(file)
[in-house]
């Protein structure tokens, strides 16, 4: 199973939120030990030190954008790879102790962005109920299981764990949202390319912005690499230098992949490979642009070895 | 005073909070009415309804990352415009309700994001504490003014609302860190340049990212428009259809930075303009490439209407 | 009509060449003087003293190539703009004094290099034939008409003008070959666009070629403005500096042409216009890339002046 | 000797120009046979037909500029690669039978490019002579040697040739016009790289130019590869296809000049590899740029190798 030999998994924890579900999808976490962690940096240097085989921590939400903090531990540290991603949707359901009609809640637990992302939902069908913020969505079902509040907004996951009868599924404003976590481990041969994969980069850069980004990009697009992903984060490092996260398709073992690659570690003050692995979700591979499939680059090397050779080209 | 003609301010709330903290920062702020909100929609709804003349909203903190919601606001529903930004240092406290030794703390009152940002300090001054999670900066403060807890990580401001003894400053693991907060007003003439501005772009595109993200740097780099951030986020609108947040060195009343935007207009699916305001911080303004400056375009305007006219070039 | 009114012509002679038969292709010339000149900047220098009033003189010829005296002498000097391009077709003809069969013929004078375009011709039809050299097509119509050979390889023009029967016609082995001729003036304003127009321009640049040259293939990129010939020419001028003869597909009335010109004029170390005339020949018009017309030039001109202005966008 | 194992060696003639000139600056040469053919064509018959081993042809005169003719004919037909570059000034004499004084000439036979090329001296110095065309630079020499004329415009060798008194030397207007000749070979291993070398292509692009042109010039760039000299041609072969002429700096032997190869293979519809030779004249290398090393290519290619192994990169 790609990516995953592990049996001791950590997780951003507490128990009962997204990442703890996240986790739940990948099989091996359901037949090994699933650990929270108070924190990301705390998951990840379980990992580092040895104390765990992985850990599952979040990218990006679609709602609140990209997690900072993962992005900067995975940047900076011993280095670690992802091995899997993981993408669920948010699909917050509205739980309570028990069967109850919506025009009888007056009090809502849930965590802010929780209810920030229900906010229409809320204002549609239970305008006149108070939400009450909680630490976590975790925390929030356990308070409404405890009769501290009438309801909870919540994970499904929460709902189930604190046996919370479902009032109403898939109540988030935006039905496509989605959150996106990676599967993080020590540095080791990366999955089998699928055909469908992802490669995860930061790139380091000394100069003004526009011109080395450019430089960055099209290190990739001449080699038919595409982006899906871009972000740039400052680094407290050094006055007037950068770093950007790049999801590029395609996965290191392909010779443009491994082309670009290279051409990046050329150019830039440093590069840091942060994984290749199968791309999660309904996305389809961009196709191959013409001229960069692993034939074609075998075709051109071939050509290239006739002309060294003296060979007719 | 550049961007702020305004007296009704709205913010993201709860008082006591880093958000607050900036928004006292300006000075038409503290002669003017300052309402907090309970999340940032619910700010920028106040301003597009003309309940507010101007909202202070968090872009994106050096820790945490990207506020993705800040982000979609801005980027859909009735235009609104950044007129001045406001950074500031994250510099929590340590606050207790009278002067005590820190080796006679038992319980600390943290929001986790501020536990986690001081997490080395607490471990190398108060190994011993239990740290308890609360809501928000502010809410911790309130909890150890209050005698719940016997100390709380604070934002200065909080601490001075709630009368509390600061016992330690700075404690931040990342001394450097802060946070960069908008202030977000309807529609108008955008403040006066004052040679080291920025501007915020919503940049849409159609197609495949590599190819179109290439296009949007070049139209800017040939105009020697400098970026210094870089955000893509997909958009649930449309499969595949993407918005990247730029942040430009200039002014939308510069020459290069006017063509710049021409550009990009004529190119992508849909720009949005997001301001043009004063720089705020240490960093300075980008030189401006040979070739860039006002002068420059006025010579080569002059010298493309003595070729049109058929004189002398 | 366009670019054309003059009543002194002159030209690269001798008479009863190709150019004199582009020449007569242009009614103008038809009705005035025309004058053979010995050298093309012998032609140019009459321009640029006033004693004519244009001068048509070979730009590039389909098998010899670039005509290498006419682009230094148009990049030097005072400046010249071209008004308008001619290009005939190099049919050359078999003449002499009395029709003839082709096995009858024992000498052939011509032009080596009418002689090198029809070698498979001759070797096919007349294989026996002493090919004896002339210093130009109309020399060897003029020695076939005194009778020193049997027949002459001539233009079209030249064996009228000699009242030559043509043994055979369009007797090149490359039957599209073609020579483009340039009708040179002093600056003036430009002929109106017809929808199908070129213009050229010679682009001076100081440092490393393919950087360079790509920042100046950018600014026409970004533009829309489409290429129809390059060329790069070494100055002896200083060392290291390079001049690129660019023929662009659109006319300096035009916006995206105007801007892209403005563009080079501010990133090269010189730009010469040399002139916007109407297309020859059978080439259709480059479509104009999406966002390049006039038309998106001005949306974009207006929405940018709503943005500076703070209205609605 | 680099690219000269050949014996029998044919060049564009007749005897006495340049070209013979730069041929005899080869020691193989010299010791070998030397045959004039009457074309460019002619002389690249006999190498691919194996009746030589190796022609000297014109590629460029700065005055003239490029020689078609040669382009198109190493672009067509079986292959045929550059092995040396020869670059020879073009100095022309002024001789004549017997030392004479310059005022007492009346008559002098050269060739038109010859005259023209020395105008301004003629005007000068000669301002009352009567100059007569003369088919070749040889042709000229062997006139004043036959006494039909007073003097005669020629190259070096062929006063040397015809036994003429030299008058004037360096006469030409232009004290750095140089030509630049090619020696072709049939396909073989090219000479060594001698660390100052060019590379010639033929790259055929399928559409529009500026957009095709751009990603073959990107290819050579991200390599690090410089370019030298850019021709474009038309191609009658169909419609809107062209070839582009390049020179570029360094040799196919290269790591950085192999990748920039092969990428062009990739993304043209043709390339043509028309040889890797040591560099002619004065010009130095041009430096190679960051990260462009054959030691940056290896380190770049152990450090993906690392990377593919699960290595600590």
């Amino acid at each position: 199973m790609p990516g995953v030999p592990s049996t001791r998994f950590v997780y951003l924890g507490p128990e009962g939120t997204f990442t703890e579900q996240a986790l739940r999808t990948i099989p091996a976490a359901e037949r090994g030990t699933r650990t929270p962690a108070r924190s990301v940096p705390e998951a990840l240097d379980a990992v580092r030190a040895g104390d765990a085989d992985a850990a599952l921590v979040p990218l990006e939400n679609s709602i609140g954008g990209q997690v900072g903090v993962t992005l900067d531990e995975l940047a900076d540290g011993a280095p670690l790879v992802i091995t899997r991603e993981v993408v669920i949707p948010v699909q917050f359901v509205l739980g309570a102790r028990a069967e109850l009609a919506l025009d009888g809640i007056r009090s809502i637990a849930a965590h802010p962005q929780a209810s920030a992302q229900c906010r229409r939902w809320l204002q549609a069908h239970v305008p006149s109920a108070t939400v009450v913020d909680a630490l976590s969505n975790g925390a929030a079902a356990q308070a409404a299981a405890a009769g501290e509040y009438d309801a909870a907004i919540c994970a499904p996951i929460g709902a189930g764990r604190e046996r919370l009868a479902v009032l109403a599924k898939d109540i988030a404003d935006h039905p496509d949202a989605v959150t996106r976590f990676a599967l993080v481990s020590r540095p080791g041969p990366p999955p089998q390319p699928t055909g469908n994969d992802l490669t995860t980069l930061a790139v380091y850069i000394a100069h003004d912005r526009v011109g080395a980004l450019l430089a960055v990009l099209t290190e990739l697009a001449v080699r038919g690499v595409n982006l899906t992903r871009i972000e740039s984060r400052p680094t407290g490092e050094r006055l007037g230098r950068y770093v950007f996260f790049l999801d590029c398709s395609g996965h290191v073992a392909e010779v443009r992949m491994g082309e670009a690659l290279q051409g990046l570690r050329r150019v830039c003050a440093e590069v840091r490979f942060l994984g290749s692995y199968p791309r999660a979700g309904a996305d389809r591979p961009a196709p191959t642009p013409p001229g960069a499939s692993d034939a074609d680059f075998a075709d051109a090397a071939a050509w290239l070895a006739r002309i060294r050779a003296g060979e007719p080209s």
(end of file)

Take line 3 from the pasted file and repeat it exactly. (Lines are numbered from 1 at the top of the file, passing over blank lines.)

């Amino acid at each position: 199973m790609p990516g995953v030999p592990s049996t001791r998994f950590v997780y951003l924890g507490p128990e009962g939120t997204f990442t703890e579900q996240a986790l739940r999808t990948i099989p091996a976490a359901e037949r090994g030990t699933r650990t929270p962690a108070r924190s990301v940096p705390e998951a990840l240097d379980a990992v580092r030190a040895g104390d765990a085989d992985a850990a599952l921590v979040p990218l990006e939400n679609s709602i609140g954008g990209q997690v900072g903090v993962t992005l900067d531990e995975l940047a900076d540290g011993a280095p670690l790879v992802i091995t899997r991603e993981v993408v669920i949707p948010v699909q917050f359901v509205l739980g309570a102790r028990a069967e109850l009609a919506l025009d009888g809640i007056r009090s809502i637990a849930a965590h802010p962005q929780a209810s920030a992302q229900c906010r229409r939902w809320l204002q549609a069908h239970v305008p006149s109920a108070t939400v009450v913020d909680a630490l976590s969505n975790g925390a929030a079902a356990q308070a409404a299981a405890a009769g501290e509040y009438d309801a909870a907004i919540c994970a499904p996951i929460g709902a189930g764990r604190e046996r919370l009868a479902v009032l109403a599924k898939d109540i988030a404003d935006h039905p496509d949202a989605v959150t996106r976590f990676a599967l993080v481990s020590r540095p080791g041969p990366p999955p089998q390319p699928t055909g469908n994969d992802l490669t995860t980069l930061a790139v380091y850069i000394a100069h003004d912005r526009v011109g080395a980004l450019l430089a960055v990009l099209t290190e990739l697009a001449v080699r038919g690499v595409n982006l899906t992903r871009i972000e740039s984060r400052p680094t407290g490092e050094r006055l007037g230098r950068y770093v950007f996260f790049l999801d590029c398709s395609g996965h290191v073992a392909e010779v443009r992949m491994g082309e670009a690659l290279q051409g990046l570690r050329r150019v830039c003050a440093e590069v840091r490979f942060l994984g290749s692995y199968p791309r999660a979700g309904a996305d389809r591979p961009a196709p191959t642009p013409p001229g960069a499939s692993d034939a074609d680059f075998a075709d051109a090397a071939a050509w290239l070895a006739r002309i060294r050779a003296g060979e007719p080209s």